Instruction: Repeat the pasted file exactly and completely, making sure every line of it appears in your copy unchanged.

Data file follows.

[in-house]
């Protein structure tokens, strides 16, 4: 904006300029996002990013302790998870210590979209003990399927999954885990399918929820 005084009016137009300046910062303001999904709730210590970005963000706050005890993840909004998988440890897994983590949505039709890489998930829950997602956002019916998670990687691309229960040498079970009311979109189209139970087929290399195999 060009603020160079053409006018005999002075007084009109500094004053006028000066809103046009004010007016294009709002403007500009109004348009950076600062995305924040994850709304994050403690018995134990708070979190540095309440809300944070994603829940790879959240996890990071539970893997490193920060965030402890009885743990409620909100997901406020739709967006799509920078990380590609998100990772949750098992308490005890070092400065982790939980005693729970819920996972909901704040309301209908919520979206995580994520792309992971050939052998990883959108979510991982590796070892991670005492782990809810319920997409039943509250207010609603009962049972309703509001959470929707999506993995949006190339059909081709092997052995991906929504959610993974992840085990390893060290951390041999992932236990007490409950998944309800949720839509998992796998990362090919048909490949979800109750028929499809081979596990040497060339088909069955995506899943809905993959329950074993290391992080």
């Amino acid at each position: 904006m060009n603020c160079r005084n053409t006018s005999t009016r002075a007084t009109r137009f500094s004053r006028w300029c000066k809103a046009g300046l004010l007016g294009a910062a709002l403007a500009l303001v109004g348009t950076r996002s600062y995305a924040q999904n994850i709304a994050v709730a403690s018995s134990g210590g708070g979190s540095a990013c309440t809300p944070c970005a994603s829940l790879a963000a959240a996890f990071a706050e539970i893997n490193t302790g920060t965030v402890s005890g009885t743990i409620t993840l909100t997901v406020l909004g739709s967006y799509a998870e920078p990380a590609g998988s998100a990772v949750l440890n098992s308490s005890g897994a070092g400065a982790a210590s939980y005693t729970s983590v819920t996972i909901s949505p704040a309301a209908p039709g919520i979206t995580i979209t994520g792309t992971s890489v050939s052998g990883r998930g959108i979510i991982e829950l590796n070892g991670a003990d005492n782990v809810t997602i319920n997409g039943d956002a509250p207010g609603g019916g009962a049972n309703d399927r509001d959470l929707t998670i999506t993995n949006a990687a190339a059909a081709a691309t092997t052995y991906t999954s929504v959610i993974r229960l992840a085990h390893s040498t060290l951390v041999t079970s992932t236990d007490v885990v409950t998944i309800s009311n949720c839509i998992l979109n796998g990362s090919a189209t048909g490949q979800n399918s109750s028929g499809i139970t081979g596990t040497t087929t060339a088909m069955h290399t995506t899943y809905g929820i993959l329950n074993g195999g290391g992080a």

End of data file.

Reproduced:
[in-house]
């Protein structure tokens, strides 16, 4: 904006300029996002990013302790998870210590979209003990399927999954885990399918929820 005084009016137009300046910062303001999904709730210590970005963000706050005890993840909004998988440890897994983590949505039709890489998930829950997602956002019916998670990687691309229960040498079970009311979109189209139970087929290399195999 060009603020160079053409006018005999002075007084009109500094004053006028000066809103046009004010007016294009709002403007500009109004348009950076600062995305924040994850709304994050403690018995134990708070979190540095309440809300944070994603829940790879959240996890990071539970893997490193920060965030402890009885743990409620909100997901406020739709967006799509920078990380590609998100990772949750098992308490005890070092400065982790939980005693729970819920996972909901704040309301209908919520979206995580994520792309992971050939052998990883959108979510991982590796070892991670005492782990809810319920997409039943509250207010609603009962049972309703509001959470929707999506993995949006190339059909081709092997052995991906929504959610993974992840085990390893060290951390041999992932236990007490409950998944309800949720839509998992796998990362090919048909490949979800109750028929499809081979596990040497060339088909069955995506899943809905993959329950074993290391992080």
């Amino acid at each position: 904006m060009n603020c160079r005084n053409t006018s005999t009016r002075a007084t009109r137009f500094s004053r006028w300029c000066k809103a046009g300046l004010l007016g294009a910062a709002l403007a500009l303001v109004g348009t950076r996002s600062y995305a924040q999904n994850i709304a994050v709730a403690s018995s134990g210590g708070g979190s540095a990013c309440t809300p944070c970005a994603s829940l790879a963000a959240a996890f990071a706050e539970i893997n490193t302790g920060t965030v402890s005890g009885t743990i409620t993840l909100t997901v406020l909004g739709s967006y799509a998870e920078p990380a590609g998988s998100a990772v949750l440890n098992s308490s005890g897994a070092g400065a982790a210590s939980y005693t729970s983590v819920t996972i909901s949505p704040a309301a209908p039709g919520i979206t995580i979209t994520g792309t992971s890489v050939s052998g990883r998930g959108i979510i991982e829950l590796n070892g991670a003990d005492n782990v809810t997602i319920n997409g039943d956002a509250p207010g609603g019916g009962a049972n309703d399927r509001d959470l929707t998670i999506t993995n949006a990687a190339a059909a081709a691309t092997t052995y991906t999954s929504v959610i993974r229960l992840a085990h390893s040498t060290l951390v041999t079970s992932t236990d007490v885990v409950t998944i309800s009311n949720c839509i998992l979109n796998g990362s090919a189209t048909g490949q979800n399918s109750s028929g499809i139970t081979g596990t040497t087929t060339a088909m069955h290399t995506t899943y809905g929820i993959l329950n074993g195999g290391g992080a």